What To Do When: UAE vendor refuses refund for faulty car, electronics... or even clothes
Is there a legal recourse, beyond the obvious store complaint, should a customer in the UAE purchase an item that turns out to be defective or damaged?
The Blue Book
The Dubai Department of Economic Development (DED)’s Commercial Compliance and Consumer Protection (CCCP) section has brought out the second edition of the Blue Book on laws governing relations between retailers and customers across key business sectors.
The Blue Book guarantees the rights of all consumer products and goods purchased from a seller (distributor, agent, and supplier) – in case of a defect.
The book covers defects in design, manufacture, and hidden defects which cannot be seen by the naked eye as well.
Here are excerpts covering a few products:
The Blue Book states that the vehicle must be replaced in the event of a manufacturing defect which is beyond repair during the warranty period.
Clothing, shoes and shades
Regarding garments, shoes and eye-wear, the Blue Book indicates that the trader is obliged to replace the item if there is any defect, provided the consumer has not violated the usage instructions.
The consumer has the right to demand a refund in case there is no trial room - which hinders the consumer’s ability to choose what fits him/her.
Electronic appliances and devices
In case of defective or malfunctioning electronic goods, the consumer has the right to a refund or replacement in case repair is not possible or product does not match agreed specifications.
A consumer has the right to recover money from the seller in the event of non-compliance with agreed specifications, provided that they are written.
Regarding the services of laundries, cash recovery is possible for goods damaged by the laundry or even a change in colour.
The book confined the compensation to 10 times the value of the service, unless the consumer submits a higher value of the damaged product with a purchase invoice.
Critical to-do list
- Immediately return it to the shop or seller.
- If the company/seller does not respond and refuses to replace the damaged item file a complaint with the Department of Economic Development.
- In case the item is a product like a car, send a copy of the complaint to the regional dealership handling the car brand.
- Keep all purchase invoices and documents related to the complaint, including e-mails, other internet communications and SMSes.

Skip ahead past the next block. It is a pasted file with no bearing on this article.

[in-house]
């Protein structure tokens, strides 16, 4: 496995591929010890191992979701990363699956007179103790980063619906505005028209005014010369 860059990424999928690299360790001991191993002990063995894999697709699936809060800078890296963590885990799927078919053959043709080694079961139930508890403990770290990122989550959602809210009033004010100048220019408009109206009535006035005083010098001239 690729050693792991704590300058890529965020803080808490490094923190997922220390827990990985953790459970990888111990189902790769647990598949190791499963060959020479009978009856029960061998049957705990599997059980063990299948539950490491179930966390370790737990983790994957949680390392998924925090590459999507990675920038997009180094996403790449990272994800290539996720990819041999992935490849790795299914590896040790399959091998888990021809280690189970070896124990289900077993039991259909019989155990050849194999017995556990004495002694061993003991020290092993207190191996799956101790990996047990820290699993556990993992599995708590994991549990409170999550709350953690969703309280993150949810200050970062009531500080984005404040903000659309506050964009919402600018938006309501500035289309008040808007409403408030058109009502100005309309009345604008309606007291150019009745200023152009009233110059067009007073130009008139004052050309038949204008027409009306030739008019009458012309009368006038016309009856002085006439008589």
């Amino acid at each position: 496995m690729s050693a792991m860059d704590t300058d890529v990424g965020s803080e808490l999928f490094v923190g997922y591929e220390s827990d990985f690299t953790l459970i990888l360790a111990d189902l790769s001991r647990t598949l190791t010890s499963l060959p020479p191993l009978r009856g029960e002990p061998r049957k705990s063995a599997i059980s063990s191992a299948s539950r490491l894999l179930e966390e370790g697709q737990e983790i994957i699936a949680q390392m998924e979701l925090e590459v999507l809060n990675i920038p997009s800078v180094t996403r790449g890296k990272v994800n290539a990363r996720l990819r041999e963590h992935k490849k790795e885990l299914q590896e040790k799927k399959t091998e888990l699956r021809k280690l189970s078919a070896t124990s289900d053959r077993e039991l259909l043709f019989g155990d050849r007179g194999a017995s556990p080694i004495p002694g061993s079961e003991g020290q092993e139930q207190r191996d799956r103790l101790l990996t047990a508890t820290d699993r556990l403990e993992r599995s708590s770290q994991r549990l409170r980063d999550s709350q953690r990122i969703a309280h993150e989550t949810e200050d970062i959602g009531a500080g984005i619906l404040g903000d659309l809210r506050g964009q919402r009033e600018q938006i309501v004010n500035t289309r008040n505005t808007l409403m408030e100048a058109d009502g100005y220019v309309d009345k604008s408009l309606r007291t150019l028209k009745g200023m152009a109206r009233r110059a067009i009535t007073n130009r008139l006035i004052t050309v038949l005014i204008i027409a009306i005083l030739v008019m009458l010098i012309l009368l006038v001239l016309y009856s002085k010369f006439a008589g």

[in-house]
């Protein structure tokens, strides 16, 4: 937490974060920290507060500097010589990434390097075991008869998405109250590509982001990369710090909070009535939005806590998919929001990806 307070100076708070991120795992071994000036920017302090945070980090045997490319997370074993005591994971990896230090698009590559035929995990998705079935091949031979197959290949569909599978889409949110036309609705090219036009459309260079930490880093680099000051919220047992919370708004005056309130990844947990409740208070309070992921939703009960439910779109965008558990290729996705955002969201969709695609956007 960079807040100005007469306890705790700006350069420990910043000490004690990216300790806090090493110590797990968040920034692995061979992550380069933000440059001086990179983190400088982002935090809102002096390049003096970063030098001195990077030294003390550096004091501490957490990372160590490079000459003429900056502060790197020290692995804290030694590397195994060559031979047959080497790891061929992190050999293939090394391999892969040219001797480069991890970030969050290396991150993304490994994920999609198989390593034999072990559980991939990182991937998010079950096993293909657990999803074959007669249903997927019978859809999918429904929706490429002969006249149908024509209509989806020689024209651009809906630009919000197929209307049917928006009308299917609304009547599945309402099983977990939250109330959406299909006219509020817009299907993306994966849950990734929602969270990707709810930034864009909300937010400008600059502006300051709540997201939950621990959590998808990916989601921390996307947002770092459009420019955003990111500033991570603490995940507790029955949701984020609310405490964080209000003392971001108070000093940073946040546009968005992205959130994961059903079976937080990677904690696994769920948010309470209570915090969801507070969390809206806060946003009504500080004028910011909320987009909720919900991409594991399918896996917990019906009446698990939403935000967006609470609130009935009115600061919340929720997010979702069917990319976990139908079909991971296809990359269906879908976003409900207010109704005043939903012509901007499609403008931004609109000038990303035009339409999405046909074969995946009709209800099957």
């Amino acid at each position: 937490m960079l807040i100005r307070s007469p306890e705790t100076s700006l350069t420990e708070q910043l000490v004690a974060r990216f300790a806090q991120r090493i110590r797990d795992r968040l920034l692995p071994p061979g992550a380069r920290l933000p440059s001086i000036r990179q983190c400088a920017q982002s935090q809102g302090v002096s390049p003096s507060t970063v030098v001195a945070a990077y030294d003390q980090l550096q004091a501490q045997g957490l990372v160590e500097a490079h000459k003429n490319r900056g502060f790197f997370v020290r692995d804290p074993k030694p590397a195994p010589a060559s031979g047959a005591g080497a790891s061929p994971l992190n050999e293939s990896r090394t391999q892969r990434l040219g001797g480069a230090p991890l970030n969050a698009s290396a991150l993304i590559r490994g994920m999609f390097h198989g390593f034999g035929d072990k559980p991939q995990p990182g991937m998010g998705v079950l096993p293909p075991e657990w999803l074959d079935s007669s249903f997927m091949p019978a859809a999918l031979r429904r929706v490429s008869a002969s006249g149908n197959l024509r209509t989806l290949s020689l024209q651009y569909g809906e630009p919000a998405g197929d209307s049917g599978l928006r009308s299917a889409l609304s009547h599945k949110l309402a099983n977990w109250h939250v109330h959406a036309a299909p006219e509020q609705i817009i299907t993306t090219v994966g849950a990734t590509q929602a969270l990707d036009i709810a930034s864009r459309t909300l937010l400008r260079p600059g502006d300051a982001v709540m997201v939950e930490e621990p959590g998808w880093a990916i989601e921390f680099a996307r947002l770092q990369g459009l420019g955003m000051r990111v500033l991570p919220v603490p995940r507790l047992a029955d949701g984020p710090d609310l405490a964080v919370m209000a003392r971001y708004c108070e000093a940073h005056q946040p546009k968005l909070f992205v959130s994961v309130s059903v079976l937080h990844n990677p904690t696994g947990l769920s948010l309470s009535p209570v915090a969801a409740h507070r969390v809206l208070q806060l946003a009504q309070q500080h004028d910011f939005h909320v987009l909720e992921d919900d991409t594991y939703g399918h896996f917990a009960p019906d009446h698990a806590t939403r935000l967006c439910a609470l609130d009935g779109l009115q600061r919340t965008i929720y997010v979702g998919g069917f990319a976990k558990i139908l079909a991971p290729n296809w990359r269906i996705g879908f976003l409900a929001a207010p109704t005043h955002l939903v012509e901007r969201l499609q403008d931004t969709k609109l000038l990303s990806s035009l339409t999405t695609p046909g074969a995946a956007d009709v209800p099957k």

Consumers have the right to choose
Dr Hachim Al Nuaimi, Director of the Consumer Protection Department of the Ministry of Economy, stresses that the law favours consumers.
He reiterates that the consumer has the right to replace or repair or recover the price, taking into account the type and nature of the item and the period taken to replace the defective item.
Dr Al Nuaimi clarifies that in case of a defective car the law makes allowance for replacement only in case of a manufacturing defect and not because of any misuse by the consumer.
The DED receives complaint on 00971600545555 Consumers can also contact with DED on firstname.lastname@example.org
Federal Consumer Protection Act 24
Hassan Al Katheeri is an expert in the field of consumer protection and household consumer issues.
He runs the Arabic website ‘Arab Consumer Network’ - www.arbcon.net.
Al Katheeri states that the Federal Consumer Protection Act 24 of 2006 obliges the supplier to refund or replace a product in the event it is damaged or defective.
He added the law has given the consumer the full right to file a complaint against a supplier with the Department of Economic Development (DED) in the event the defective item is not replaced.
The consumer also has the right to file a complaint with the Consumer Protection Department of the Ministry of Economy.
He stressed that the consumer's right is not confined to the replacement of the item, but can include compensation as well.
Al Katheeri also informs that the law allows an administrative body which represents consumers – like DED or the Department of Consumer Protection - to represent a consumer before the competent court of law.
The Consumer Protection Act confines penalties against traders by a fine of not less than Dh1,000 and in the event of damage from use of commodity (where risks were not explained) to Dh10,000.
The act also gives authority to the Minister of Economy, in the absence of commitment of the company, to suspend activities of the company for a period of not more than a week.
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